Buying A Car? What To Look For When You Take A Test Drive
Most car buyers don't do more than the most perfunctory test drive of new or used cars. But with so much new technology and features in today's cars and trucks, a thorough test drive is more important than ever.
According to a survey by Cox Automotive only 32 percent of consumers know the exact vehicle they want when they start car shopping. But 55 percent test drive only one vehicle — the one they end up purchasing. You're likely to try on more than one pair of shoes or hat, even when they have your size and you know what it is.
Ron Montoya with Edmunds.com, the car buying website, says a lot of people think, " 'Hey, this car's new. I'm driving an old car. I don't really need to drive this new car. Anything is going to be better than what I'm currently driving.' So they don't test-drive it."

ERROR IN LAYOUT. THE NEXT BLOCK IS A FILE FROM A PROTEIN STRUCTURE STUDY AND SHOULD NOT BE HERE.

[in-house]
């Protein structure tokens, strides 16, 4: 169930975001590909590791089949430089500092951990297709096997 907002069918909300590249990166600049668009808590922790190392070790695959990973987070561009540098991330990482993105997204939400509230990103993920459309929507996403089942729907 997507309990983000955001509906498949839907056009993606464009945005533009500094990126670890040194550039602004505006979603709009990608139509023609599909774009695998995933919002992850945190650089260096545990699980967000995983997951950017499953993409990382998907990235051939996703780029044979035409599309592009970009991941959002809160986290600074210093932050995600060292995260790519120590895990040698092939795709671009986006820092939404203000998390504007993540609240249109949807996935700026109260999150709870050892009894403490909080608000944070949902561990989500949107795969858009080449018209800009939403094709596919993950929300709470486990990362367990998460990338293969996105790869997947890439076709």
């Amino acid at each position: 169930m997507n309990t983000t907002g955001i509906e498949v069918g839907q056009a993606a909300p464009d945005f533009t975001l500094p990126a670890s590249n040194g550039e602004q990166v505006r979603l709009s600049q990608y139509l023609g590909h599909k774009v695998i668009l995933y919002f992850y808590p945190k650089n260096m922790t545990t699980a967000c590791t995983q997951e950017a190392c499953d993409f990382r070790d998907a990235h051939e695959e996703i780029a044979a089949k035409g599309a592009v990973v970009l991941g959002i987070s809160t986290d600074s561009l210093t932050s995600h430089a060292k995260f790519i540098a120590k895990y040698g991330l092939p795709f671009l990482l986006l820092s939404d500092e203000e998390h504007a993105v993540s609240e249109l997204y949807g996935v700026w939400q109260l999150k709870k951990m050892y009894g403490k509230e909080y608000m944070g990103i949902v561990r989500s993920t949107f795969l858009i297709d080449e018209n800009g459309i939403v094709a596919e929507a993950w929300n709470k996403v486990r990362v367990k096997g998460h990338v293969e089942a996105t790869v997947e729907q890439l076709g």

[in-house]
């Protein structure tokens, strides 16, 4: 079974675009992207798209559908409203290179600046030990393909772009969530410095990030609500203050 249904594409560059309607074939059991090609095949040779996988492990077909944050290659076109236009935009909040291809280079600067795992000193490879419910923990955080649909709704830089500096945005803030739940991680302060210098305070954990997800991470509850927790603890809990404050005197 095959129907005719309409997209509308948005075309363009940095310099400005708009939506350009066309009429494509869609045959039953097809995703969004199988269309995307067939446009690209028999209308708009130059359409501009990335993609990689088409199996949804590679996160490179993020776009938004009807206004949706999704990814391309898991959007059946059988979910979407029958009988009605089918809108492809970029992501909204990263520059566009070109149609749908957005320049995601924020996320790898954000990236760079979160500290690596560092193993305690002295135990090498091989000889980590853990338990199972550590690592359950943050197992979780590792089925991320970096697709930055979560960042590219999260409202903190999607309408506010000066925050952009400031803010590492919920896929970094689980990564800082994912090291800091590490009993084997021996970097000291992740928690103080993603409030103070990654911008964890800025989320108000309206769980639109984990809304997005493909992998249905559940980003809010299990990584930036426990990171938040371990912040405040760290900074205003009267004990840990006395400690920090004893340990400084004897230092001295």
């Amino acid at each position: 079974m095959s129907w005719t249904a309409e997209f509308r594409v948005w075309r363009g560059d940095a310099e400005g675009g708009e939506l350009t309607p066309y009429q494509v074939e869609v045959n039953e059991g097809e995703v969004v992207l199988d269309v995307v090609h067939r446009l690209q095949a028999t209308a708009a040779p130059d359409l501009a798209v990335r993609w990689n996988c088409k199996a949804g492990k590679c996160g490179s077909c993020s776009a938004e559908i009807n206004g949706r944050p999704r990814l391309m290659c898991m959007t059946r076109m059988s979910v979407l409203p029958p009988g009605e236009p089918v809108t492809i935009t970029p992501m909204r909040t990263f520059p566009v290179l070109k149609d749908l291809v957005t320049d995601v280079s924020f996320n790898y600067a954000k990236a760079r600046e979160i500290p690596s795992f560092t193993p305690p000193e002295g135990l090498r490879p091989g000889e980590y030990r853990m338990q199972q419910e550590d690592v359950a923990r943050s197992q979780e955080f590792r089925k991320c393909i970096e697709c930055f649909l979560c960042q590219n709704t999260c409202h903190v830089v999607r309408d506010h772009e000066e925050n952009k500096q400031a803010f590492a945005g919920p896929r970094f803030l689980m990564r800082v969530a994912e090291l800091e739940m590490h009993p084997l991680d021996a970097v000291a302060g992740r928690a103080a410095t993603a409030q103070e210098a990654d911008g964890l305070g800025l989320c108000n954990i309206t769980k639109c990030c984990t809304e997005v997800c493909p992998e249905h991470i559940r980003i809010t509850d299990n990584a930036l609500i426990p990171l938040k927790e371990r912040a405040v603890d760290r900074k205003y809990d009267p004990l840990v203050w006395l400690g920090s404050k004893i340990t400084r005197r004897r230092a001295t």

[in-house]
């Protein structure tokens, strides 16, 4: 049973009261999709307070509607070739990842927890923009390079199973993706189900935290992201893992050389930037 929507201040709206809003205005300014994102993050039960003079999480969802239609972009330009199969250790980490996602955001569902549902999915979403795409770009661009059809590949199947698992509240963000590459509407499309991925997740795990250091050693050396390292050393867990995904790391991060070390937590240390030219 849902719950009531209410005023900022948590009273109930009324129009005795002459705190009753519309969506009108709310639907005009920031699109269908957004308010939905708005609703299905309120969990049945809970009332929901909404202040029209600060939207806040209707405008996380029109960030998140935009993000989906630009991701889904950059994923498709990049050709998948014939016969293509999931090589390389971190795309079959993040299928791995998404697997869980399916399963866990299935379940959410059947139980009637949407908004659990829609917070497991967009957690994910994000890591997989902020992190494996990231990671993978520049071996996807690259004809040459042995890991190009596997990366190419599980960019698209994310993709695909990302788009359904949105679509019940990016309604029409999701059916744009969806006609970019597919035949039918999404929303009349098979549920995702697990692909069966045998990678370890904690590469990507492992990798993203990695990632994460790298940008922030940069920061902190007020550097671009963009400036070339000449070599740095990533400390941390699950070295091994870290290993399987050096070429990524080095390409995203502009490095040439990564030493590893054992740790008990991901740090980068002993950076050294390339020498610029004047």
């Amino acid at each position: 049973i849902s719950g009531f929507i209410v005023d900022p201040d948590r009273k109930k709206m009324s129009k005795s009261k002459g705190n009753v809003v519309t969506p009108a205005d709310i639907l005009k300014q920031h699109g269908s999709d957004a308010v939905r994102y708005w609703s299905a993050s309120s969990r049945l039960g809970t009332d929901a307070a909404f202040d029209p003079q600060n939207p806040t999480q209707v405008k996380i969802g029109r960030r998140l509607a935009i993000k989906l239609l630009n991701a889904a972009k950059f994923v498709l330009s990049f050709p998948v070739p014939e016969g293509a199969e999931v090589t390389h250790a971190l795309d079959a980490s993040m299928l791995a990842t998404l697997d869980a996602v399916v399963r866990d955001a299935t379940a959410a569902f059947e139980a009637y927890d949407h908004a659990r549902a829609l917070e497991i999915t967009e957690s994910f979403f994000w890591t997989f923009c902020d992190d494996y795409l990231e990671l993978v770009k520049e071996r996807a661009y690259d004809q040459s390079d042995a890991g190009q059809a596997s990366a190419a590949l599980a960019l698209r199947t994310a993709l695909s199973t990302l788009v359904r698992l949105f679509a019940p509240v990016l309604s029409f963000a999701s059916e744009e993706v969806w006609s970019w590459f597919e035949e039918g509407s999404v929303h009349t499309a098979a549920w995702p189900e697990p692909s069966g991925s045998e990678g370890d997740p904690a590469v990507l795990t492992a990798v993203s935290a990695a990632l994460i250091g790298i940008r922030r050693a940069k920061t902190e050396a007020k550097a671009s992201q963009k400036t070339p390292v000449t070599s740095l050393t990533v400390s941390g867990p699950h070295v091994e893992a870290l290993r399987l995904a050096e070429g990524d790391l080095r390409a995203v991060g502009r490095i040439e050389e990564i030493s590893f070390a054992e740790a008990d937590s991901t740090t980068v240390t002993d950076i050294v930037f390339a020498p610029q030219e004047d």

But they should. The average car on the road is over 10 years old. Technology has changed significantly in the last decade, so many of the features on that new vehicle may be unfamiliar. Things such as drive assist, lane keeping, and turn assist weren't around just a few years ago.
"If you want a certain package, if you want a certain engine, make sure you drive that one and don't drive something else just because it's closer to the lot or it can be a quicker test drive," Montoya says. "You want to make sure that it's the car you want, because that's the car you're going to buy. You're going to be spending a lot of money on it."
While driving the car, pay attention to things like how the steering feels in your hands, how the vehicle feels as it's turning and how the brakes respond, says Jean Jennings with Jean Knows Cars. "Your hands, your feet and your butt — those are the things that are most important," she says.
Jennings, who was the longtime editor of Automobilemagazine, says most importantly, you should enjoy the experience: "The first person who knocks your joy down one tiny bit, walk out! How dare they! It's your money and your joy. If you're going to spend that kind of money, why would you deal with anyone who gives you any pain at all? Am I right?"
Jennings is right. Driving a car should not be painful. Here's some ways to ease the pain.
Tips For The Test Drive
Copyright 2020 NPR. To see more, visit https://www.npr.org.